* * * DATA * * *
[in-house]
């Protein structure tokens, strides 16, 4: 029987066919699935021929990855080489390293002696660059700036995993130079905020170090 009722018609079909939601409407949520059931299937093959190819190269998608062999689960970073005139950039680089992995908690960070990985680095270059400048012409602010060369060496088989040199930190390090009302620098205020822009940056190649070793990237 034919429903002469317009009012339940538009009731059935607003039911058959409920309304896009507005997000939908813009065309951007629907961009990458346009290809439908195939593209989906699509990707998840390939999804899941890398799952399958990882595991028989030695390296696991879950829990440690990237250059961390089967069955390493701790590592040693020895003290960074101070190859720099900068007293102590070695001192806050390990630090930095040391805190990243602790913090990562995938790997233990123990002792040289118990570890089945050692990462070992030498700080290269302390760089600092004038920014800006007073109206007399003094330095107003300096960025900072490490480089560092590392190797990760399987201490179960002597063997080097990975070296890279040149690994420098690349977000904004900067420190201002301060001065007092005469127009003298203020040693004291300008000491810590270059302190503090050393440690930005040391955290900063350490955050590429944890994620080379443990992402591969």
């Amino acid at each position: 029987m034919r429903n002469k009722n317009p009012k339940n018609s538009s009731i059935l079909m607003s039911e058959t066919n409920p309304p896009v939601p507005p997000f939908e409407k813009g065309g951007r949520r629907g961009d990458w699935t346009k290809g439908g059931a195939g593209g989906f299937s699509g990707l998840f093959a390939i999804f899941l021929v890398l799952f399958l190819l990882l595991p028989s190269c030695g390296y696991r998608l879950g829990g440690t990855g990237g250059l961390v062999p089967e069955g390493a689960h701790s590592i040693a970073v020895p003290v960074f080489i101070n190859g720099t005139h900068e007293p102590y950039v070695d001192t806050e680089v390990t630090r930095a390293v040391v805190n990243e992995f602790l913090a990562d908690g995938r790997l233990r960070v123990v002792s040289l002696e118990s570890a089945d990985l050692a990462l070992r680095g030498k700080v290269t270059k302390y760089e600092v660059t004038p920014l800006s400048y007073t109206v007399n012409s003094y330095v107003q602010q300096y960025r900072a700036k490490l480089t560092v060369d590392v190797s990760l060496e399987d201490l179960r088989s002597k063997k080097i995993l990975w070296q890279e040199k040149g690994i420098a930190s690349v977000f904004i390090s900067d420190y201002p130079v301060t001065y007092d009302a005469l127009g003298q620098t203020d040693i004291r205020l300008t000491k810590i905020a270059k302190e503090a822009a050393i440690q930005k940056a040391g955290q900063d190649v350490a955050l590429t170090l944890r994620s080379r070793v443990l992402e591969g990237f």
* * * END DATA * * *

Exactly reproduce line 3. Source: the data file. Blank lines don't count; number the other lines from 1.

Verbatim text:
């Amino acid at each position: 029987m034919r429903n002469k009722n317009p009012k339940n018609s538009s009731i059935l079909m607003s039911e058959t066919n409920p309304p896009v939601p507005p997000f939908e409407k813009g065309g951007r949520r629907g961009d990458w699935t346009k290809g439908g059931a195939g593209g989906f299937s699509g990707l998840f093959a390939i999804f899941l021929v890398l799952f399958l190819l990882l595991p028989s190269c030695g390296y696991r998608l879950g829990g440690t990855g990237g250059l961390v062999p089967e069955g390493a689960h701790s590592i040693a970073v020895p003290v960074f080489i101070n190859g720099t005139h900068e007293p102590y950039v070695d001192t806050e680089v390990t630090r930095a390293v040391v805190n990243e992995f602790l913090a990562d908690g995938r790997l233990r960070v123990v002792s040289l002696e118990s570890a089945d990985l050692a990462l070992r680095g030498k700080v290269t270059k302390y760089e600092v660059t004038p920014l800006s400048y007073t109206v007399n012409s003094y330095v107003q602010q300096y960025r900072a700036k490490l480089t560092v060369d590392v190797s990760l060496e399987d201490l179960r088989s002597k063997k080097i995993l990975w070296q890279e040199k040149g690994i420098a930190s690349v977000f904004i390090s900067d420190y201002p130079v301060t001065y007092d009302a005469l127009g003298q620098t203020d040693i004291r205020l300008t000491k810590i905020a270059k302190e503090a822009a050393i440690q930005k940056a040391g955290q900063d190649v350490a955050l590429t170090l944890r994620s080379r070793v443990l992402e591969g990237f």